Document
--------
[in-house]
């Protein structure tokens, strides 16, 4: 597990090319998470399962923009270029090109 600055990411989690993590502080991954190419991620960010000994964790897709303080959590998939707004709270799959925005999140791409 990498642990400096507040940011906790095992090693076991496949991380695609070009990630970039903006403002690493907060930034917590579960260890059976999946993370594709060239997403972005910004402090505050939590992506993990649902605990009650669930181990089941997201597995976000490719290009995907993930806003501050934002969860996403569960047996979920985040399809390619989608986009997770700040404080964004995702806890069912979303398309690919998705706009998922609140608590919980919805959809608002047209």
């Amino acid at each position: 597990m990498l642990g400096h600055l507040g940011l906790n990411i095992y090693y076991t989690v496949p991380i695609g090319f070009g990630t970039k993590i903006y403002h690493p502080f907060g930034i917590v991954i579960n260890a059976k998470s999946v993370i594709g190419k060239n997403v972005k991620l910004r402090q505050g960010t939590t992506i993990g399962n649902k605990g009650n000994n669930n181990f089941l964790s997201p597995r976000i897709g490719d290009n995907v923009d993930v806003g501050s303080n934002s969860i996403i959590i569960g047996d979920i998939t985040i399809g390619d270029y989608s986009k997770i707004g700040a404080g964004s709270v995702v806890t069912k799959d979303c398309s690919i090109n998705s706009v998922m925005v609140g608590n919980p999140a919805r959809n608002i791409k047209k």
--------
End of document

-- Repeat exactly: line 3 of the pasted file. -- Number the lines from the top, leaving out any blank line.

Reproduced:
């Amino acid at each position: 597990m990498l642990g400096h600055l507040g940011l906790n990411i095992y090693y076991t989690v496949p991380i695609g090319f070009g990630t970039k993590i903006y403002h690493p502080f907060g930034i917590v991954i579960n260890a059976k998470s999946v993370i594709g190419k060239n997403v972005k991620l910004r402090q505050g960010t939590t992506i993990g399962n649902k605990g009650n000994n669930n181990f089941l964790s997201p597995r976000i897709g490719d290009n995907v923009d993930v806003g501050s303080n934002s969860i996403i959590i569960g047996d979920i998939t985040i399809g390619d270029y989608s986009k997770i707004g700040a404080g964004s709270v995702v806890t069912k799959d979303c398309s690919i090109n998705s706009v998922m925005v609140g608590n919980p999140a919805r959809n608002i791409k047209k």